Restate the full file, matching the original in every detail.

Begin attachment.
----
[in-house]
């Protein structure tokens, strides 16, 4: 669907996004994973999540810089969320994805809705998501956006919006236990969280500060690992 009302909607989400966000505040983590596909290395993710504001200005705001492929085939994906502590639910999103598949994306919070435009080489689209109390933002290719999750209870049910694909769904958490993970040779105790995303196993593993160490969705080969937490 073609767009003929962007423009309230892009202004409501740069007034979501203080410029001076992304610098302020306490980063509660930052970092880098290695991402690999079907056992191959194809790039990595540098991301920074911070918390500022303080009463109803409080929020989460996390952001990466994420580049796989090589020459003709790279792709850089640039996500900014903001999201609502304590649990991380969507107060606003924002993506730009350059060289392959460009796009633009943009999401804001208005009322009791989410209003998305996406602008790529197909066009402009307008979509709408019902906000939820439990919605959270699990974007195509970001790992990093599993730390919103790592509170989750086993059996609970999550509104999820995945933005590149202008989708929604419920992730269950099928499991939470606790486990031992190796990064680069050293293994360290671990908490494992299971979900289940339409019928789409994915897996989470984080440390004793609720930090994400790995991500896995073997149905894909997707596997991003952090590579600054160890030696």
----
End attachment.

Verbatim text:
[in-house]
């Protein structure tokens, strides 16, 4: 669907996004994973999540810089969320994805809705998501956006919006236990969280500060690992 009302909607989400966000505040983590596909290395993710504001200005705001492929085939994906502590639910999103598949994306919070435009080489689209109390933002290719999750209870049910694909769904958490993970040779105790995303196993593993160490969705080969937490 073609767009003929962007423009309230892009202004409501740069007034979501203080410029001076992304610098302020306490980063509660930052970092880098290695991402690999079907056992191959194809790039990595540098991301920074911070918390500022303080009463109803409080929020989460996390952001990466994420580049796989090589020459003709790279792709850089640039996500900014903001999201609502304590649990991380969507107060606003924002993506730009350059060289392959460009796009633009943009999401804001208005009322009791989410209003998305996406602008790529197909066009402009307008979509709408019902906000939820439990919605959270699990974007195509970001790992990093599993730390919103790592509170989750086993059996609970999550509104999820995945933005590149202008989708929604419920992730269950099928499991939470606790486990031992190796990064680069050293293994360290671990908490494992299971979900289940339409019928789409994915897996989470984080440390004793609720930090994400790995991500896995073997149905894909997707596997991003952090590579600054160890030696």